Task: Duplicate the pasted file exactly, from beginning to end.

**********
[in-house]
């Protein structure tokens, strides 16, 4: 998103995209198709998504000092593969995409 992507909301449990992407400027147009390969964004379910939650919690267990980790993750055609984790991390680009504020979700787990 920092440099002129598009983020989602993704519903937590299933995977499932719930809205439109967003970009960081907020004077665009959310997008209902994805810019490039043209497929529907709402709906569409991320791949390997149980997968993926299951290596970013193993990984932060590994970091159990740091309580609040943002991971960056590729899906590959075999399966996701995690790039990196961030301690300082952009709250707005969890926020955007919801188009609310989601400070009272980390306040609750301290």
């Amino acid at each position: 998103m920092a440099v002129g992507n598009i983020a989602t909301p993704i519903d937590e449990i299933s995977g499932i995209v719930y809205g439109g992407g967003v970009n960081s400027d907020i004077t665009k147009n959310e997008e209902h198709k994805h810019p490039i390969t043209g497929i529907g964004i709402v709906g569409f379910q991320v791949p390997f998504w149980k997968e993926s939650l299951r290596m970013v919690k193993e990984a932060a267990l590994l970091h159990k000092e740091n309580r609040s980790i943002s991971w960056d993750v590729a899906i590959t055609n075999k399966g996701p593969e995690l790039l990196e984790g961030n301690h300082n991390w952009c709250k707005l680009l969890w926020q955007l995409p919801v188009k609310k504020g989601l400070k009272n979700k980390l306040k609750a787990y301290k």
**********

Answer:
[in-house]
């Protein structure tokens, strides 16, 4: 998103995209198709998504000092593969995409 992507909301449990992407400027147009390969964004379910939650919690267990980790993750055609984790991390680009504020979700787990 920092440099002129598009983020989602993704519903937590299933995977499932719930809205439109967003970009960081907020004077665009959310997008209902994805810019490039043209497929529907709402709906569409991320791949390997149980997968993926299951290596970013193993990984932060590994970091159990740091309580609040943002991971960056590729899906590959075999399966996701995690790039990196961030301690300082952009709250707005969890926020955007919801188009609310989601400070009272980390306040609750301290």
């Amino acid at each position: 998103m920092a440099v002129g992507n598009i983020a989602t909301p993704i519903d937590e449990i299933s995977g499932i995209v719930y809205g439109g992407g967003v970009n960081s400027d907020i004077t665009k147009n959310e997008e209902h198709k994805h810019p490039i390969t043209g497929i529907g964004i709402v709906g569409f379910q991320v791949p390997f998504w149980k997968e993926s939650l299951r290596m970013v919690k193993e990984a932060a267990l590994l970091h159990k000092e740091n309580r609040s980790i943002s991971w960056d993750v590729a899906i590959t055609n075999k399966g996701p593969e995690l790039l990196e984790g961030n301690h300082n991390w952009c709250k707005l680009l969890w926020q955007l995409p919801v188009k609310k504020g989601l400070k009272n979700k980390l306040k609750a787990y301290k």